Transport Minister Alexander Dorbindt has announced a major public-private plan to invest in broadband infrastructure in Germany, saying fast Internet access was crucial to domestic businesses' competitiveness.
Ahead of the CeBIT computer trade fair in Hanover, Transport and Infrastructure Minister Alexander Dobrindt told the "Rheinische Post" daily that German businesses and the government wanted to invest more than 10 billion euros ($10.5 billion) in high-speed Internet services.
Of the total sum, 8 billion euros would come from the telecommunications industry, another billion in the form of a government investment package, and at least another billion from the auctioning off of frequencies for mobile broadband, according to Dobrindt's ministry. The auctioning process is scheduled to start on May 27 this year; yields from the sales could stretch to 2 billion euros.
"The quality of our digital infrastructure is ever more decisive when it comes to the competitiveness of our companies," Dobrindt told Rheinische Post, calling broadband Internet the "driving force" for new ideas, new jobs and economic growth.
According to transport ministry information, two-thirds of German households now have access to particularly high speed Internet with a rate of at least 50 Megabits per second (just over 6 megabytes per second).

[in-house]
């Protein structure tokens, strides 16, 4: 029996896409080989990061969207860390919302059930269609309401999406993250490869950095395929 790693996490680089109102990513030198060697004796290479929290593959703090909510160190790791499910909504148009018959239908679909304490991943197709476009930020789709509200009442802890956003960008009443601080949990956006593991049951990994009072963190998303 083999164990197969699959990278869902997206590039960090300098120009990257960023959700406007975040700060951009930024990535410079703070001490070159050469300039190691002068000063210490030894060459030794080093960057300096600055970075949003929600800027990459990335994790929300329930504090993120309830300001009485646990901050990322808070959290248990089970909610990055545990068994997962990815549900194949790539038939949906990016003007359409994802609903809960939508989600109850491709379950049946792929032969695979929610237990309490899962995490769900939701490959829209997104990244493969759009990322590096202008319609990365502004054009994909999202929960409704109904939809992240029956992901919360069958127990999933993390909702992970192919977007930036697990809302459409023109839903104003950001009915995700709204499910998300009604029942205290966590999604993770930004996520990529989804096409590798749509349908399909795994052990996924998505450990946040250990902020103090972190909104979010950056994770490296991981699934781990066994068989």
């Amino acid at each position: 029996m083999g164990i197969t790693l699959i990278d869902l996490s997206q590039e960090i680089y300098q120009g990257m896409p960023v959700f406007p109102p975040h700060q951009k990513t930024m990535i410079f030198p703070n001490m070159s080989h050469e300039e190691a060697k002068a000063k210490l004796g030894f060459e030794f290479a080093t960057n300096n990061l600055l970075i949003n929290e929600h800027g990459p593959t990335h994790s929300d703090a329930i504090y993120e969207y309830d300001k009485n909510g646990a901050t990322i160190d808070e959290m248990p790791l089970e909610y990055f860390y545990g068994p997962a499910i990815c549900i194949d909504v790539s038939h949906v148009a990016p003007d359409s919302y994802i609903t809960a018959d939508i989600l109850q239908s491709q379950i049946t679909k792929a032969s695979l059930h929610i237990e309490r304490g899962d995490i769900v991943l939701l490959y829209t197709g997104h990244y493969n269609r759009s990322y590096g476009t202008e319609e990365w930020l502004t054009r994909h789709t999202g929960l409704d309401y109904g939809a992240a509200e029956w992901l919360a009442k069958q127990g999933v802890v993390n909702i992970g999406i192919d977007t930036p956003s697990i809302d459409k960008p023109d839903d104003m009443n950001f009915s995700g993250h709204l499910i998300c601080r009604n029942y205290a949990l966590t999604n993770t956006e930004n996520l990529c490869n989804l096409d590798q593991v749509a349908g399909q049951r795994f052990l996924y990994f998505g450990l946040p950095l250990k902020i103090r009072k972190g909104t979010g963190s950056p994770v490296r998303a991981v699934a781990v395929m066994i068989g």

Chinese IT elite in Hanover
The CeBIT trade fair opens its doors to the public in Hanover this week. Around 3,300 companies from 70 countries are represented at the fair. Economy Minister and Vice Chancellor Sigmar Gabriel conducted the opening tour of the event in Chancellor Angela Merkel's stead on Monday; Merkel is meeting Ukrainian President Petro Poroshenko in Berlin.
On Sunday evening, Merkel appeared alongside several speakers from partner country China, appealing for closer bilateral cooperation - but also clear rules of engagement - in the IT sector.
"Businesses and investors have an understandable interest in knowing the conditions in which they're working: predictability, reliability, equal treatment of the various businesses in our countries," Merkel said. The chancellor cited plans for a deal protecting investments between the EU and China as one such example, saying "Germany is working towards an agreement as soon as possible."
Chinese Deputy Prime Minister Ma Kai said Beijing was ready to dispose of trade barriers and build up a global marketplace, calling also for international rules on IT security.
Jack Ma, the founder of Chinese online giant Alibaba, said that the permanent presence of German giants like Mercedes-Benz and Siemens on the Chinese market should set an example for the IT sector. Ma said he had come to CeBIT, "because I want to find the missing piece to the Internet puzzle here."
msh/rc (dpa, Reuters)